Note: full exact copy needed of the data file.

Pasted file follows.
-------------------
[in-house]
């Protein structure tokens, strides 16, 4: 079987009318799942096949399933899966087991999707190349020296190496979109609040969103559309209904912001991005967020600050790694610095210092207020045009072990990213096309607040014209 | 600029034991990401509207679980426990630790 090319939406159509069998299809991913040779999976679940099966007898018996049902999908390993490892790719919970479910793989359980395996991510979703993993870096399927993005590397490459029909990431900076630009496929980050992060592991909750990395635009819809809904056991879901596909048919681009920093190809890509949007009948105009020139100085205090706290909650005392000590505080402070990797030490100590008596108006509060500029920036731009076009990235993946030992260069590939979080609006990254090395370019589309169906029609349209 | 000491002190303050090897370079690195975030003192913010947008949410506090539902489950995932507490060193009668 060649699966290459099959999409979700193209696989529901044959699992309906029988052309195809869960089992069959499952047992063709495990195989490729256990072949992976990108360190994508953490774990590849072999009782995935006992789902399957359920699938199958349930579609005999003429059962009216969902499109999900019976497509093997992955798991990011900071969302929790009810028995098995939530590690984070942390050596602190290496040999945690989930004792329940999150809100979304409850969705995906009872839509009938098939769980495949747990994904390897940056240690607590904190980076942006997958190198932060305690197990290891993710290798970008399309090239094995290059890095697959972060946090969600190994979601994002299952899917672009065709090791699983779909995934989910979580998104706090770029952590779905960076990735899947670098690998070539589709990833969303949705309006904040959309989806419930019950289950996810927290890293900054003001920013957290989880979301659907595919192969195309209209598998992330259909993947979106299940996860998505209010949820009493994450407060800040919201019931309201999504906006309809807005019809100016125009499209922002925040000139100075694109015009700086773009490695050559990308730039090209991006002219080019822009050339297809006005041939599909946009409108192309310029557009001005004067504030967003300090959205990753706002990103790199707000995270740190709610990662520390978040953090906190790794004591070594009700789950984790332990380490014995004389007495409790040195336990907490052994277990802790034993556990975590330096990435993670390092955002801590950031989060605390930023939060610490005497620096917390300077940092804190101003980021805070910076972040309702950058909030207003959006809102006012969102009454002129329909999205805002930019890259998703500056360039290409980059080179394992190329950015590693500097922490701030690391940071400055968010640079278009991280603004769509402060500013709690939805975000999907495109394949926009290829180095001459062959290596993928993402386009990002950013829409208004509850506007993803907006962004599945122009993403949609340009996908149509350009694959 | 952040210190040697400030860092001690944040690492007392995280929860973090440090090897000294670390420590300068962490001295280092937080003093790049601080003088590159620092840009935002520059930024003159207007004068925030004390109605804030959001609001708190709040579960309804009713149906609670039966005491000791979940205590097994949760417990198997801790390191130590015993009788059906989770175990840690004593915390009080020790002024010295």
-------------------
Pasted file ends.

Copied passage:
[in-house]
């Protein structure tokens, strides 16, 4: 079987009318799942096949399933899966087991999707190349020296190496979109609040969103559309209904912001991005967020600050790694610095210092207020045009072990990213096309607040014209 | 600029034991990401509207679980426990630790 090319939406159509069998299809991913040779999976679940099966007898018996049902999908390993490892790719919970479910793989359980395996991510979703993993870096399927993005590397490459029909990431900076630009496929980050992060592991909750990395635009819809809904056991879901596909048919681009920093190809890509949007009948105009020139100085205090706290909650005392000590505080402070990797030490100590008596108006509060500029920036731009076009990235993946030992260069590939979080609006990254090395370019589309169906029609349209 | 000491002190303050090897370079690195975030003192913010947008949410506090539902489950995932507490060193009668 060649699966290459099959999409979700193209696989529901044959699992309906029988052309195809869960089992069959499952047992063709495990195989490729256990072949992976990108360190994508953490774990590849072999009782995935006992789902399957359920699938199958349930579609005999003429059962009216969902499109999900019976497509093997992955798991990011900071969302929790009810028995098995939530590690984070942390050596602190290496040999945690989930004792329940999150809100979304409850969705995906009872839509009938098939769980495949747990994904390897940056240690607590904190980076942006997958190198932060305690197990290891993710290798970008399309090239094995290059890095697959972060946090969600190994979601994002299952899917672009065709090791699983779909995934989910979580998104706090770029952590779905960076990735899947670098690998070539589709990833969303949705309006904040959309989806419930019950289950996810927290890293900054003001920013957290989880979301659907595919192969195309209209598998992330259909993947979106299940996860998505209010949820009493994450407060800040919201019931309201999504906006309809807005019809100016125009499209922002925040000139100075694109015009700086773009490695050559990308730039090209991006002219080019822009050339297809006005041939599909946009409108192309310029557009001005004067504030967003300090959205990753706002990103790199707000995270740190709610990662520390978040953090906190790794004591070594009700789950984790332990380490014995004389007495409790040195336990907490052994277990802790034993556990975590330096990435993670390092955002801590950031989060605390930023939060610490005497620096917390300077940092804190101003980021805070910076972040309702950058909030207003959006809102006012969102009454002129329909999205805002930019890259998703500056360039290409980059080179394992190329950015590693500097922490701030690391940071400055968010640079278009991280603004769509402060500013709690939805975000999907495109394949926009290829180095001459062959290596993928993402386009990002950013829409208004509850506007993803907006962004599945122009993403949609340009996908149509350009694959 | 952040210190040697400030860092001690944040690492007392995280929860973090440090090897000294670390420590300068962490001295280092937080003093790049601080003088590159620092840009935002520059930024003159207007004068925030004390109605804030959001609001708190709040579960309804009713149906609670039966005491000791979940205590097994949760417990198997801790390191130590015993009788059906989770175990840690004593915390009080020790002024010295």